Who Else Wants to Find Joy in Walking

By Rachale Kelley

Walking
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Who Else Wants to Find Joy in Walking?

You know that walking is great exercise, but maybe you become bored easily and see absolutely no joy in it. Your treadmill starts to gather dust, and you’re tired of doing laps around your local park.

You might stop making excuses if you thought about what you were missing. Walking for at least 21 minutes a day can cut your risk of heart disease by 30%, according to Harvard Medical School. For every 30 minutes you walk at a moderate pace, you burn about 200 calories while enhancing your circulation and brightening your mood. Plus, it’s free and requires no equipment.

Break up the monotony that stands between you and your walking program. Let these challenges and distractions help you walk your way to the fitness you desire.

Challenges to Make Walking More Fun

Set a goal. You’ll look forward to your walk when you focus on your purpose. Maybe you want to lose weight or condition your heart. Maybe you’re inspired by studies that show how walking slows down mental decline associated with aging.

Cross train. Walking is even more beneficial when you add other forms of exercise. Walk to the gym so you can finish up your workout with some weight lifting and stretching.

Work out in intervals. Vary your pace to make walking more interesting and productive. You could alternate between 3 minutes of brisk activity and 3 minutes at a gentler pace.

Tone your arms. Give your upper body some attention while you’re toning your legs. While hand weights can be tough on your joints, there are other ways to sculpt your arms and shoulders. Bring along an exercise band for arm circles and shoulder presses.

Head uphill. If you think walking is too easy, take it up a notch. Set your treadmill to a steep incline. Climb stairs or hike up a mountain.

Distractions to Make Walking More Enjoyable

  1. Find a buddy. Spend more time with your spouse or kids by taking a walk together. Invite a neighbor or coworker to join you for a morning or lunchtime outing.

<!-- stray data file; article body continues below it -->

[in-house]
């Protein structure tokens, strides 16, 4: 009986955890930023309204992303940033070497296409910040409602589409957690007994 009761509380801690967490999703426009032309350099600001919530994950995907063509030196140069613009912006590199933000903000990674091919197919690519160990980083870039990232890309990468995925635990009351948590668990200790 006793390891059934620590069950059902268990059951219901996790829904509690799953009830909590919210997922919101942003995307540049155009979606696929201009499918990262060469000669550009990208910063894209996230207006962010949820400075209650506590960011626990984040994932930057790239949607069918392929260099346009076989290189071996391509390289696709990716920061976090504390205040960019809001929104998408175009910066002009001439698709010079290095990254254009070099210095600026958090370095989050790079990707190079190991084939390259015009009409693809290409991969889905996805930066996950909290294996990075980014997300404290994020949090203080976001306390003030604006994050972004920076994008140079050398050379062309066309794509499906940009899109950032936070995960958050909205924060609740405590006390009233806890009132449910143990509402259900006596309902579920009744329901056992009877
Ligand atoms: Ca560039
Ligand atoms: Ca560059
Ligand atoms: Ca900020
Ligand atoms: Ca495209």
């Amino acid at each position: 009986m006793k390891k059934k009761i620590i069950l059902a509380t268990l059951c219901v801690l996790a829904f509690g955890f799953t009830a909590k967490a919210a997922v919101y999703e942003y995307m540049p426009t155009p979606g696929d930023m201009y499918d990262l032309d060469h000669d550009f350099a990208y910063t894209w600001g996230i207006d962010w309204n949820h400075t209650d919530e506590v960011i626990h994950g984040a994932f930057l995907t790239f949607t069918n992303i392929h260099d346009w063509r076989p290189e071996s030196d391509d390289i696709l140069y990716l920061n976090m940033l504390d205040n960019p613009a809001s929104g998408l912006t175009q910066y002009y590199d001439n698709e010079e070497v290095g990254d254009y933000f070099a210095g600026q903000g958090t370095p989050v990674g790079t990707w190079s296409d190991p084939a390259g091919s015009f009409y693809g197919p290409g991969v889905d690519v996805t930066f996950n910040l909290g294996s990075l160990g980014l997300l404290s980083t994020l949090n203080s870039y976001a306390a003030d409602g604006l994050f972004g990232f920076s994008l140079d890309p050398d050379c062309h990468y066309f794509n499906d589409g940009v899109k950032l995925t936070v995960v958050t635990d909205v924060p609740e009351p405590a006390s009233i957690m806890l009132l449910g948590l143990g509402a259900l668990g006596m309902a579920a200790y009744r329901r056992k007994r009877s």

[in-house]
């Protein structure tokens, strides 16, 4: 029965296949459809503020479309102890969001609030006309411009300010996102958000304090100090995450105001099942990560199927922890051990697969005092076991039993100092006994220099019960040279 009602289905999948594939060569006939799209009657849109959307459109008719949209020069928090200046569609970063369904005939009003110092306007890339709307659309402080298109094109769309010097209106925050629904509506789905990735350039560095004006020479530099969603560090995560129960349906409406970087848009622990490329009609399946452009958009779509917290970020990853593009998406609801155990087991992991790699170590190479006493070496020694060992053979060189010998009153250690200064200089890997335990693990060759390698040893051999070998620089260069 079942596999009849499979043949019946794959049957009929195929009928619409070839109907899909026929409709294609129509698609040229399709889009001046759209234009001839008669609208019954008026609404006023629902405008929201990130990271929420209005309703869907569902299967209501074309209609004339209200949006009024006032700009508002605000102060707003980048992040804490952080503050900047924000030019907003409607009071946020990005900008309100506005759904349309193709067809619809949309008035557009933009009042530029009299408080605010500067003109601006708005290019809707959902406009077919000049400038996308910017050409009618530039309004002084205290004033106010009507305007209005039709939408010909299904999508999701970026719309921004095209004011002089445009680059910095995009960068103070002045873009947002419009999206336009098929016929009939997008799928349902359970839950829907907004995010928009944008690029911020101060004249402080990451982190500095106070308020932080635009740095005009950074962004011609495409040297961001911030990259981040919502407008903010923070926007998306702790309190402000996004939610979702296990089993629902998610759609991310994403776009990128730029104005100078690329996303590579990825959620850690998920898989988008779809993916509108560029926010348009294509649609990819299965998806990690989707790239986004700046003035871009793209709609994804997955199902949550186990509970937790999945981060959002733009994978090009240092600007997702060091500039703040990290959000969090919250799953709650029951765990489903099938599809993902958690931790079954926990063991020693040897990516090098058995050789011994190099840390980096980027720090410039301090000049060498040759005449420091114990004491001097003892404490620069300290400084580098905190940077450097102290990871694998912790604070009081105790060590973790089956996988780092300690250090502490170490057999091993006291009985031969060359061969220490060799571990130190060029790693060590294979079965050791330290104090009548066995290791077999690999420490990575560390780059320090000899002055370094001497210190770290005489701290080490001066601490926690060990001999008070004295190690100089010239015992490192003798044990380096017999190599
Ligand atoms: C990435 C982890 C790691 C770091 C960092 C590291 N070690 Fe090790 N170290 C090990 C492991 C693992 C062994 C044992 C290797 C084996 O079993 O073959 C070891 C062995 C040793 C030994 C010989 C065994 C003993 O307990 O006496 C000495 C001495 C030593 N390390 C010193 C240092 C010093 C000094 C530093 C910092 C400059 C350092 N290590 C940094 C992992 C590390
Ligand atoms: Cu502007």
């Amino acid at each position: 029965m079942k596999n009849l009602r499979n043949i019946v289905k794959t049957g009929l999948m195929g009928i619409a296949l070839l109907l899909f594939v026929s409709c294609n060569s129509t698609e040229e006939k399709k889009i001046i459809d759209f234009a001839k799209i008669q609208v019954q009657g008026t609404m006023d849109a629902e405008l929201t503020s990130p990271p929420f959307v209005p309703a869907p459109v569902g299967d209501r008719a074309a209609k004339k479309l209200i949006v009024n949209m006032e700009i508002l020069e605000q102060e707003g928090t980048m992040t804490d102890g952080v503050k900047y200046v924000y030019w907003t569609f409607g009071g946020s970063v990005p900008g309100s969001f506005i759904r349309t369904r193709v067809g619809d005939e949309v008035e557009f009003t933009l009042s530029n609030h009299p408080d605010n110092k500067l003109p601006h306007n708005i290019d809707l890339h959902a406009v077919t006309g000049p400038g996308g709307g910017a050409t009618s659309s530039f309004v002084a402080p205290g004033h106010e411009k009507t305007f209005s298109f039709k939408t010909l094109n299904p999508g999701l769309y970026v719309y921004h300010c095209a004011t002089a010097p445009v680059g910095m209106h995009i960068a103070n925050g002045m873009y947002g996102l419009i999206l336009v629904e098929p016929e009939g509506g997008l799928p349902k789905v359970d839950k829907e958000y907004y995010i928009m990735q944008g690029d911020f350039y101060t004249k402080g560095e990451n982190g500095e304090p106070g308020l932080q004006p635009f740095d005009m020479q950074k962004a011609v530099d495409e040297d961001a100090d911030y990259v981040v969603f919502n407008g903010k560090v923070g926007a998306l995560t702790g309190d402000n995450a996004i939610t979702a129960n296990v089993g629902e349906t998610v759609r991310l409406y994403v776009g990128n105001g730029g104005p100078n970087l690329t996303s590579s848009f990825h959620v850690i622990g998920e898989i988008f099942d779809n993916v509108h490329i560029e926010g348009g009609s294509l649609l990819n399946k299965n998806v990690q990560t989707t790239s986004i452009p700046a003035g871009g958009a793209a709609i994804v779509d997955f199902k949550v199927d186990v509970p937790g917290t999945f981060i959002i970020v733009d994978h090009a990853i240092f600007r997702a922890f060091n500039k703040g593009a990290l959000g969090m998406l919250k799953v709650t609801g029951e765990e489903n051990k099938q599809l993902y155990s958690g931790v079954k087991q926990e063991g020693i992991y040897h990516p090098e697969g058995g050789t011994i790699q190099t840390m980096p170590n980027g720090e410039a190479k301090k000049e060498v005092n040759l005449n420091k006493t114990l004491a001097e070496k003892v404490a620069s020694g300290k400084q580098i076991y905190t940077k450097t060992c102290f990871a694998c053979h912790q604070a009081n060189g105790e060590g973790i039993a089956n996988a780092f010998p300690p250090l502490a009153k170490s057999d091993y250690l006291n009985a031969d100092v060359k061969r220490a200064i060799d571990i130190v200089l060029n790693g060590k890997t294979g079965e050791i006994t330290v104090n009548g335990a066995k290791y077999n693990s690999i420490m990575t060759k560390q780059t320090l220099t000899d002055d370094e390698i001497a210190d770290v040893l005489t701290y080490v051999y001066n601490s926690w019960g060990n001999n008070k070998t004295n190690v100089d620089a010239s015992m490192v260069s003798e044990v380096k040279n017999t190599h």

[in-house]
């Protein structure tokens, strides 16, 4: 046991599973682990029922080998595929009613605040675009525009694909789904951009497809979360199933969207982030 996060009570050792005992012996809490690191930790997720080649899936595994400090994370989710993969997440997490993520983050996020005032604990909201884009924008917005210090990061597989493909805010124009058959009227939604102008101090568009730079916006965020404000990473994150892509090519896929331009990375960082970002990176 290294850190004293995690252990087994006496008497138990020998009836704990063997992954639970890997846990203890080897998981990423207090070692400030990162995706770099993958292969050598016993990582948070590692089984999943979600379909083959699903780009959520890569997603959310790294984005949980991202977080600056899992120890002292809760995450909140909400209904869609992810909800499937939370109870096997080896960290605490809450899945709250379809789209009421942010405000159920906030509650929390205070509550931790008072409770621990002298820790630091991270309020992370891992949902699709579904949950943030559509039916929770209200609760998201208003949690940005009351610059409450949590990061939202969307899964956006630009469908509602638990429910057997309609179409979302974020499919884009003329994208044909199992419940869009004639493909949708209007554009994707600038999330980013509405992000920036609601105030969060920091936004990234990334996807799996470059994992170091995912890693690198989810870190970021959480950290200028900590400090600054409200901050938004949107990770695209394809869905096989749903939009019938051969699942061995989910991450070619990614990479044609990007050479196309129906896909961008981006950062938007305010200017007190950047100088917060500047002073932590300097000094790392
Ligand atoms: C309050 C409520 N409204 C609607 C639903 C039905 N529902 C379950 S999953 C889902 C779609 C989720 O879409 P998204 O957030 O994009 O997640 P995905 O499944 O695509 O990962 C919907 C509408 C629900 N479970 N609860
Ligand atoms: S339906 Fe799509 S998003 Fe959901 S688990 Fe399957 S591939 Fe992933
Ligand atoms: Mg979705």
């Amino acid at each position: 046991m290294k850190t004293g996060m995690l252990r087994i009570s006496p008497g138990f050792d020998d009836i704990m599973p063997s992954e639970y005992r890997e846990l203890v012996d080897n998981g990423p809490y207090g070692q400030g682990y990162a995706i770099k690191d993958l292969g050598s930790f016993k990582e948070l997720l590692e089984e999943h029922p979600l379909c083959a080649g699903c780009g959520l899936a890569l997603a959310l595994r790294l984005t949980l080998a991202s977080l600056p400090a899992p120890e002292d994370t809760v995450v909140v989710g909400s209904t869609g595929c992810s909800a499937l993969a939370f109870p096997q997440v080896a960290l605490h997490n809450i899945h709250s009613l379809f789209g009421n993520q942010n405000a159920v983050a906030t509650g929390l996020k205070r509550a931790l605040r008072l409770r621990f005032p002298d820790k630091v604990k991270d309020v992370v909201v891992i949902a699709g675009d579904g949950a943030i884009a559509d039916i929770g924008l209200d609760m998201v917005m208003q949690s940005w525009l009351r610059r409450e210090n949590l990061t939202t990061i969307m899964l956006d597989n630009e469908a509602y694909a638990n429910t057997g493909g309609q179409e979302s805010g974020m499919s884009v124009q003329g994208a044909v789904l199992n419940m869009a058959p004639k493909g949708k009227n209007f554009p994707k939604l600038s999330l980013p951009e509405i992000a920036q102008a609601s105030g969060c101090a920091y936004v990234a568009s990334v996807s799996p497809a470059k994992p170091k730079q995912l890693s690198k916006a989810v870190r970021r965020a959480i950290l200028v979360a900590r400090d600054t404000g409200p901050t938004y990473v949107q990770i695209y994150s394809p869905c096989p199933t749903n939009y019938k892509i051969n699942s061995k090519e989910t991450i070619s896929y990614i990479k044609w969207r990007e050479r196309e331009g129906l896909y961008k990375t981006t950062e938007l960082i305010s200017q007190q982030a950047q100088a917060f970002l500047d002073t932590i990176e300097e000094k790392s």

2. Join a group. If walking with one partner is more fun, how about a whole group? Check Meetup listings or post a notice at your favorite coffee shop.

Listen to music. Play your favorite tunes or listen to an audio book. Studies prove that music reduces perceived effort so you’re likely to walk faster and longer without even noticing the extra effort.

Vary your route. A change of scenery is bound to do you good. Take your daily constitutional to a shopping district where you can admire the store windows. Saunter through a public garden or the sculpture court of an art museum.

Bring your dog. Your dog is an expert on how to appreciate a good walk. Share his enthusiasm for checking out new sights and sounds.

Other Tips to Overcome Boredom

  1. Practice meditation. While you won’t reach top speeds, walking meditation can be a pleasant way to experience the joys of movement. Pace around your back yard or living room while you chant mantras or focus on your breath.

Change your schedule. Any activity may be more appealing if you fit it into the time when you’re at peak performance. See if walking after dinner feels different from an early morning outing.

Give back. Support a good cause by going on a charity walk to support a group that resonates with you. You’ll be rewarded with a cool t-shirt and a sense of satisfaction.

Walking can be fun and make you feel happier. Find creative ways to make your walks more challenging and engaging so you’ll stay motivated and enjoy your workout. “My dear friend, I pray that everything may go well with you and that you may be in good health—as I know you are well in spirit.” -3 John 1:2 

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About the Author

Bruce and Rachale Kelley empower families to be present in the lives of their children spiritually, emotionally, physically financially as they share their journey of how God has helped them while raising their son who has been diagnosed with Down Syndrome.

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